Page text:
‘Home-schooling has been a bit of a bust.’ Parents share tales of fun and frustration from the front lines of learning at home

The first week in, Laura Fraser Ash gave up.

“We’ve thrown home-schooling out the window,” said the Burlington mom of three children ages five and under.

“Our days consist of negotiating meltdowns, me hiding in the kitchen with an enormous mug of tea, and trying to keep the baby away from my husband’s Skype work phone calls.”

They’re not alone. While some parents are on social media proudly posting their children’s daily schedules and photos showing kids hard at work, there are just as many who struggle to juggle things at home now that schools are shut down for the foreseeable future because of the COVID-19 outbreak.

Parents can’t get their teens off the Xbox at night — and then can’t get them up in the morning. One mom said her daughter burst into tears when she simply asked her to study. Another mom tweeted that she has only just come to learn that her daughter doesn’t really know how to tidy the kitchen so she is “bringing home ec back to the curriculum.”

Their tales from the home-schooling trenches are frustrating — but also funny.

In Burlington, the Ash siblings — Maggie, 5, Alice, 3 and Owen, 1 — have been learning a lot around the house, planting seeds for a new garden, building forts and enjoying story time together. But mother Laura Fraser Ash says the days also include meltdowns, her hiding in the kitchen with a mug of tea, and keeping the baby away from her husband's work calls.

Fraser Ash, a primary school teacher, noted her daughters Maggie and Alice — who are 5 and 3 — are now “working collaboratively.”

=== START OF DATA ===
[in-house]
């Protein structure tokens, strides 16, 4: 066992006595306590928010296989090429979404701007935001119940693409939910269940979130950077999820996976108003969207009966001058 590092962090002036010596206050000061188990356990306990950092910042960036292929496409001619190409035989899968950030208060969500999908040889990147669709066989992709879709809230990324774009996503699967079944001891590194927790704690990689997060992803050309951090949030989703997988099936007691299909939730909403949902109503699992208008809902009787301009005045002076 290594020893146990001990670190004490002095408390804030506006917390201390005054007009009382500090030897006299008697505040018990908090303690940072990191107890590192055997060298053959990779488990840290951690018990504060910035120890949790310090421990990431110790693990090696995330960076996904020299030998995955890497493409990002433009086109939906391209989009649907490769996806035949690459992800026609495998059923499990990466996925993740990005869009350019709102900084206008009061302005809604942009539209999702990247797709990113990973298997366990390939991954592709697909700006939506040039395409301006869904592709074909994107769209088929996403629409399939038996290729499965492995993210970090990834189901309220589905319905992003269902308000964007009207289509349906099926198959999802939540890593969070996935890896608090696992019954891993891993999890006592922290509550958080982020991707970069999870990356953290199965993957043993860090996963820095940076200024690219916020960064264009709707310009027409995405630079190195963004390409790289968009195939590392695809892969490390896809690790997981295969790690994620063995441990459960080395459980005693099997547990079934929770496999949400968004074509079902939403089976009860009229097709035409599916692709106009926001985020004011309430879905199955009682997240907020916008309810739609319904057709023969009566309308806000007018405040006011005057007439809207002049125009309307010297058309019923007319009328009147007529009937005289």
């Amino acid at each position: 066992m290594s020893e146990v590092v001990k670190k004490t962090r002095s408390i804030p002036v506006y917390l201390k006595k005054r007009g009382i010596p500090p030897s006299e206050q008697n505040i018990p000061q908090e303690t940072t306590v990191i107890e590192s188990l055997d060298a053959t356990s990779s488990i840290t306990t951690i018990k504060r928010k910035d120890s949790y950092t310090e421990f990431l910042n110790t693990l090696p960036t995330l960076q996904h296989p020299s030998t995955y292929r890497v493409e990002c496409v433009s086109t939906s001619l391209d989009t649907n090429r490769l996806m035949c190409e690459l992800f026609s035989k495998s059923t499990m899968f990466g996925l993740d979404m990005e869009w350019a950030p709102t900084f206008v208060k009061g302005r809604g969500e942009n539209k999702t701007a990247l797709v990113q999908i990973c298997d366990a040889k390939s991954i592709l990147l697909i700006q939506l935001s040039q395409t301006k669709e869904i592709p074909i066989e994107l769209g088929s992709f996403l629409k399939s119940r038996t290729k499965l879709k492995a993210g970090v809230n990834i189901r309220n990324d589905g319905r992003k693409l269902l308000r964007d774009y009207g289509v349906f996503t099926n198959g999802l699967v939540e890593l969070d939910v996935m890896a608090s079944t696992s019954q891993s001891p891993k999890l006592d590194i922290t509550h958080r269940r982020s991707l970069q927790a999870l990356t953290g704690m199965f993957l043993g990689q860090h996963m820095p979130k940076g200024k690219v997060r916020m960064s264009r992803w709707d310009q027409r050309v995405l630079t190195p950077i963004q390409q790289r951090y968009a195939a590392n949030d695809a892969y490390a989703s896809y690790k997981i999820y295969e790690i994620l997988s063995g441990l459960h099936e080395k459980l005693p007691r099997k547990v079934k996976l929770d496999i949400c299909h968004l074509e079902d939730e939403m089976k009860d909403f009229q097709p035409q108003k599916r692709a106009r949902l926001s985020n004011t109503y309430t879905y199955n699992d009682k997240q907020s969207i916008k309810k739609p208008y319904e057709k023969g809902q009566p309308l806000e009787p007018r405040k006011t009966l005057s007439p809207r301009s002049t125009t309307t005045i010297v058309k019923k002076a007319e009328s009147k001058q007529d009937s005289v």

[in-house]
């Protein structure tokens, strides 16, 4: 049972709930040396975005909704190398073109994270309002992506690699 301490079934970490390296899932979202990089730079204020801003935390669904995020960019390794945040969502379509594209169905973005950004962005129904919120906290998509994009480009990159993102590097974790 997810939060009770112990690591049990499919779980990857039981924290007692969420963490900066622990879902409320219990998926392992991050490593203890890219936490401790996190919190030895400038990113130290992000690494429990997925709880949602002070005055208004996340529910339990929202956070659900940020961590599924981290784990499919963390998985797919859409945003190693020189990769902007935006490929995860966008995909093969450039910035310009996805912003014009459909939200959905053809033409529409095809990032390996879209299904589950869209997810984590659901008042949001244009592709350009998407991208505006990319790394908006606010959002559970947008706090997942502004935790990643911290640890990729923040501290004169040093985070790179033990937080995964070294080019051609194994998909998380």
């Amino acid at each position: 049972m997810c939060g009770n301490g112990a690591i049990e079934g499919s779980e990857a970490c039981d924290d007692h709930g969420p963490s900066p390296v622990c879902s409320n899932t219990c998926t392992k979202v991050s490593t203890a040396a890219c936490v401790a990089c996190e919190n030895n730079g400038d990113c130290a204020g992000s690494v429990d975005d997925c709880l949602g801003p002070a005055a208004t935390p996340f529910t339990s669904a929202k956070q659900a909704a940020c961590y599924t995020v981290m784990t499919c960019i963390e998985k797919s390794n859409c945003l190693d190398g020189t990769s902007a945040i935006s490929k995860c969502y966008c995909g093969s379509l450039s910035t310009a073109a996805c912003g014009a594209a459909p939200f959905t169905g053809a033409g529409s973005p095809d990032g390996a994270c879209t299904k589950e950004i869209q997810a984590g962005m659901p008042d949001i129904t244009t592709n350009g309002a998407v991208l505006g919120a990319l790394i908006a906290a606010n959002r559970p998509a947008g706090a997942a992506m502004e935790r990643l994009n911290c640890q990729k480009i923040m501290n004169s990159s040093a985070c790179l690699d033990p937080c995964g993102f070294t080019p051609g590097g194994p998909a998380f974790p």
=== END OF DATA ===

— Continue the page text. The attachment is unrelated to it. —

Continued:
“They have hilariously learned how to both sit and pee on the toilet at the same time,” she said.

Sara Milroy woke up Monday morning with good intentions, then ended up reading the news online and went down a “rabbit hole” before realizing half the day was gone and her two boys were still in bed, as her husband worked in the basement.

“Our reality is, we’re all staying up too late, and we are all sleeping in because we are not in a routine,” said Milroy, an elementary music teacher in Peel.

She’s come to terms with her boys Brennan and Callum, in Grades 5 and 8 respectively, playing video games, because they do so virtually with friends and she can hear them laughing and having fun at a time when they miss those social connections.

“We will figure it out as more information is released and shared” by boards about learning plans for kids next week, she said.

“I’m not going to sweat it right now.”

Emmett Szego-Sorrenti, 13, with sister Eve Szego-Sorrenti, 9, enjoying some time in a near-empty park close to their Toronto home.

Toronto mother Andrea Szego, whose son Emmett is 13 and daughter Eve is 9, said the time spent together means “we’re laughing more — but we’re (also) fighting more because of proximity.”

Speaking by phone — as her children screamed and wrestled in the background — she said, “We try to keep a schedule, but it changes daily.”

Still, she tries to squeeze in outdoor time, school work, fun stuff and “Operation Wipe Down,” which involves disinfecting common surfaces in the house.

“To be honest, I’m finding that all of a sudden, it’s 11 a.m., or 4 p.m., and I don’t feel like I’ve gotten much done,” Szego said.

Toronto mom Carla DeSantis is blunt: “Our first week of home-schooling has been a bit of a bust.”

Her two sons in university are busy with online classes — but her daughter, in Grade 9, isn’t as motivated. One of her teachers reached out via Google classroom with links to resources, but otherwise, DeSantis has been coming up with ways to keep her daughter engaged, including compiling a stack of books for her to read.

But with teens, she said, “nothing is happening before 11 a.m.”